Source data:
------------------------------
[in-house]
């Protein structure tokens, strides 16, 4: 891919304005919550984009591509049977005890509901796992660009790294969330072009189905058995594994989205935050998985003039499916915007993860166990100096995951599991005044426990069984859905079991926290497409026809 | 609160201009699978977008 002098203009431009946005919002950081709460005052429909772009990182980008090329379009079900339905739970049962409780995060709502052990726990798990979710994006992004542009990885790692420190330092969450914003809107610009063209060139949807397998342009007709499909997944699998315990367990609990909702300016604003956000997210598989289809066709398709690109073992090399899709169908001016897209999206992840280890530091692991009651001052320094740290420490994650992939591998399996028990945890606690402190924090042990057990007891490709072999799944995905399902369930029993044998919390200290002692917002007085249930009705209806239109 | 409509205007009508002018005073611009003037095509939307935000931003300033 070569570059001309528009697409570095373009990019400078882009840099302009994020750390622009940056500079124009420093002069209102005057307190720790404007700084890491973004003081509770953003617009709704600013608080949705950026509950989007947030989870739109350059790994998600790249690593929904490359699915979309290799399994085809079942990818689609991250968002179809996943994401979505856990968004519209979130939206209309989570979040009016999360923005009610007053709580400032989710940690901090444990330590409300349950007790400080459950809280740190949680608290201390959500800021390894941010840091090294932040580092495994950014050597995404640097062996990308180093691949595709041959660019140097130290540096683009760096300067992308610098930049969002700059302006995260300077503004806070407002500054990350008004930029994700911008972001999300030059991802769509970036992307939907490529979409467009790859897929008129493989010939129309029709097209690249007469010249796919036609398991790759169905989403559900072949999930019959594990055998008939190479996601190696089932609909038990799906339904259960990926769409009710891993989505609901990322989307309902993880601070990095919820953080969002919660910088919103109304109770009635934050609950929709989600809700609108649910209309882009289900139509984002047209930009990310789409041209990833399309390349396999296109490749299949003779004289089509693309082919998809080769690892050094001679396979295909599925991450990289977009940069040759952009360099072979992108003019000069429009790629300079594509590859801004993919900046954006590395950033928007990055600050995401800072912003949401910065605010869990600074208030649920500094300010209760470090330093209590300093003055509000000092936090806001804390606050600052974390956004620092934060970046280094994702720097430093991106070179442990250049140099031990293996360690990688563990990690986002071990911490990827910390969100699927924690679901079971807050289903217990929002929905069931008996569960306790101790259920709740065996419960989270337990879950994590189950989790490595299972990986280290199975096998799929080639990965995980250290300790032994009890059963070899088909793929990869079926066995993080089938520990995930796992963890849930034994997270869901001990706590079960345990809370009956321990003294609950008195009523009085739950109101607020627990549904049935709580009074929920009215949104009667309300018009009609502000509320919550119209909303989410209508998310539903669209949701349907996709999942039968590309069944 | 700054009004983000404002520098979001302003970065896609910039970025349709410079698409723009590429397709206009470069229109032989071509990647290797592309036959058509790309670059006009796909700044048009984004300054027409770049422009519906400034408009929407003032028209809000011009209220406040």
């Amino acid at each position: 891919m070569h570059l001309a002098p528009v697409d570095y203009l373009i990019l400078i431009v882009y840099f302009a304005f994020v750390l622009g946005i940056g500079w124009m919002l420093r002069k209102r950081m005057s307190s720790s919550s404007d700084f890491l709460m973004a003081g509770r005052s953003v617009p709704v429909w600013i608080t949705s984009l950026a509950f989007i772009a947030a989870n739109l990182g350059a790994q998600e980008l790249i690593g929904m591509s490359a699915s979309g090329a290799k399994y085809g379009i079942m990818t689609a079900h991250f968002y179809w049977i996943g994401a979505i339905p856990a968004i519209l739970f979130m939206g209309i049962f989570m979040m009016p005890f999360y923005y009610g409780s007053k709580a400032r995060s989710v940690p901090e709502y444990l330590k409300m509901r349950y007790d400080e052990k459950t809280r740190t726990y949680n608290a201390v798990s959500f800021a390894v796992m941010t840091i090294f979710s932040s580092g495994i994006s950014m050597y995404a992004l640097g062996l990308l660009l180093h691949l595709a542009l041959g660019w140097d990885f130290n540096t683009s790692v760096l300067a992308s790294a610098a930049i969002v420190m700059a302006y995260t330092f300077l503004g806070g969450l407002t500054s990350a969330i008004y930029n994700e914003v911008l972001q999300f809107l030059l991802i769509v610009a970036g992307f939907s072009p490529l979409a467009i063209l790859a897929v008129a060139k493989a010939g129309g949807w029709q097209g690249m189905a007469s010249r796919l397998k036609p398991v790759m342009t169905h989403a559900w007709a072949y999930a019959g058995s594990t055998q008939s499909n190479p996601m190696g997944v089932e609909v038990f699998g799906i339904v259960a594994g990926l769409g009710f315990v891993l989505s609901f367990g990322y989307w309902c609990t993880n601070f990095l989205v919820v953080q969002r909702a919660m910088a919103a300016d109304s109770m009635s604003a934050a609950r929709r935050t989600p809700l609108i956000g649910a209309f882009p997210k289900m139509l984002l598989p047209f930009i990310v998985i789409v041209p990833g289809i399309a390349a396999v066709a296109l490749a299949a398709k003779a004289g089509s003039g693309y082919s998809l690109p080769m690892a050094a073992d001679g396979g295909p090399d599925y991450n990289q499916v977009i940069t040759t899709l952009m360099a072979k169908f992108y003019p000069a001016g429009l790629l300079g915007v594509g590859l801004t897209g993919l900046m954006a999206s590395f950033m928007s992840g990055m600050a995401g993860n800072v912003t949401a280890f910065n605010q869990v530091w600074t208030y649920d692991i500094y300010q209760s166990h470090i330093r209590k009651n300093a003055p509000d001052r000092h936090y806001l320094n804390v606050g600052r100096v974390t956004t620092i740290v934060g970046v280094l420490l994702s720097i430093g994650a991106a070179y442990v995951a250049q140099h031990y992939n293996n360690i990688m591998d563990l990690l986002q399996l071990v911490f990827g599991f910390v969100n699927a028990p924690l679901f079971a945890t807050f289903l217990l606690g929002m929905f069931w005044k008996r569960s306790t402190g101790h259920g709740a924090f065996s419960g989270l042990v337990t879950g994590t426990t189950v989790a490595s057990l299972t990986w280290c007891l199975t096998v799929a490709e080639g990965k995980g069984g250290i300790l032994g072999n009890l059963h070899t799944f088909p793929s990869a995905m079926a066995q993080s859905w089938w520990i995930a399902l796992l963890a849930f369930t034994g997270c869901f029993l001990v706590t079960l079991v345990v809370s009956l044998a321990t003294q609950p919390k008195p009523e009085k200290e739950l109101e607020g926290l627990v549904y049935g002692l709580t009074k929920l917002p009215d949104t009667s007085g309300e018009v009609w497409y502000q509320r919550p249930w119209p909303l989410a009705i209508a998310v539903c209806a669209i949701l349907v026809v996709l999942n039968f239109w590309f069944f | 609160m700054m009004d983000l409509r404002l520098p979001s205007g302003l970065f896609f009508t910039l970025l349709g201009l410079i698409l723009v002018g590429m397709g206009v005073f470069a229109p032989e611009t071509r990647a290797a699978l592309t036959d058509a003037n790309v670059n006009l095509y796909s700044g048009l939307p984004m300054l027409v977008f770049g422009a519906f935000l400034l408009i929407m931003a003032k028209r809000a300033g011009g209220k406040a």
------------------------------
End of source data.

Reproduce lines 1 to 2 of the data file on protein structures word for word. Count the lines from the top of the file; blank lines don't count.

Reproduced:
[in-house]
């Protein structure tokens, strides 16, 4: 891919304005919550984009591509049977005890509901796992660009790294969330072009189905058995594994989205935050998985003039499916915007993860166990100096995951599991005044426990069984859905079991926290497409026809 | 609160201009699978977008 002098203009431009946005919002950081709460005052429909772009990182980008090329379009079900339905739970049962409780995060709502052990726990798990979710994006992004542009990885790692420190330092969450914003809107610009063209060139949807397998342009007709499909997944699998315990367990609990909702300016604003956000997210598989289809066709398709690109073992090399899709169908001016897209999206992840280890530091692991009651001052320094740290420490994650992939591998399996028990945890606690402190924090042990057990007891490709072999799944995905399902369930029993044998919390200290002692917002007085249930009705209806239109 | 409509205007009508002018005073611009003037095509939307935000931003300033 070569570059001309528009697409570095373009990019400078882009840099302009994020750390622009940056500079124009420093002069209102005057307190720790404007700084890491973004003081509770953003617009709704600013608080949705950026509950989007947030989870739109350059790994998600790249690593929904490359699915979309290799399994085809079942990818689609991250968002179809996943994401979505856990968004519209979130939206209309989570979040009016999360923005009610007053709580400032989710940690901090444990330590409300349950007790400080459950809280740190949680608290201390959500800021390894941010840091090294932040580092495994950014050597995404640097062996990308180093691949595709041959660019140097130290540096683009760096300067992308610098930049969002700059302006995260300077503004806070407002500054990350008004930029994700911008972001999300030059991802769509970036992307939907490529979409467009790859897929008129493989010939129309029709097209690249007469010249796919036609398991790759169905989403559900072949999930019959594990055998008939190479996601190696089932609909038990799906339904259960990926769409009710891993989505609901990322989307309902993880601070990095919820953080969002919660910088919103109304109770009635934050609950929709989600809700609108649910209309882009289900139509984002047209930009990310789409041209990833399309390349396999296109490749299949003779004289089509693309082919998809080769690892050094001679396979295909599925991450990289977009940069040759952009360099072979992108003019000069429009790629300079594509590859801004993919900046954006590395950033928007990055600050995401800072912003949401910065605010869990600074208030649920500094300010209760470090330093209590300093003055509000000092936090806001804390606050600052974390956004620092934060970046280094994702720097430093991106070179442990250049140099031990293996360690990688563990990690986002071990911490990827910390969100699927924690679901079971807050289903217990929002929905069931008996569960306790101790259920709740065996419960989270337990879950994590189950989790490595299972990986280290199975096998799929080639990965995980250290300790032994009890059963070899088909793929990869079926066995993080089938520990995930796992963890849930034994997270869901001990706590079960345990809370009956321990003294609950008195009523009085739950109101607020627990549904049935709580009074929920009215949104009667309300018009009609502000509320919550119209909303989410209508998310539903669209949701349907996709999942039968590309069944 | 700054009004983000404002520098979001302003970065896609910039970025349709410079698409723009590429397709206009470069229109032989071509990647290797592309036959058509790309670059006009796909700044048009984004300054027409770049422009519906400034408009929407003032028209809000011009209220406040």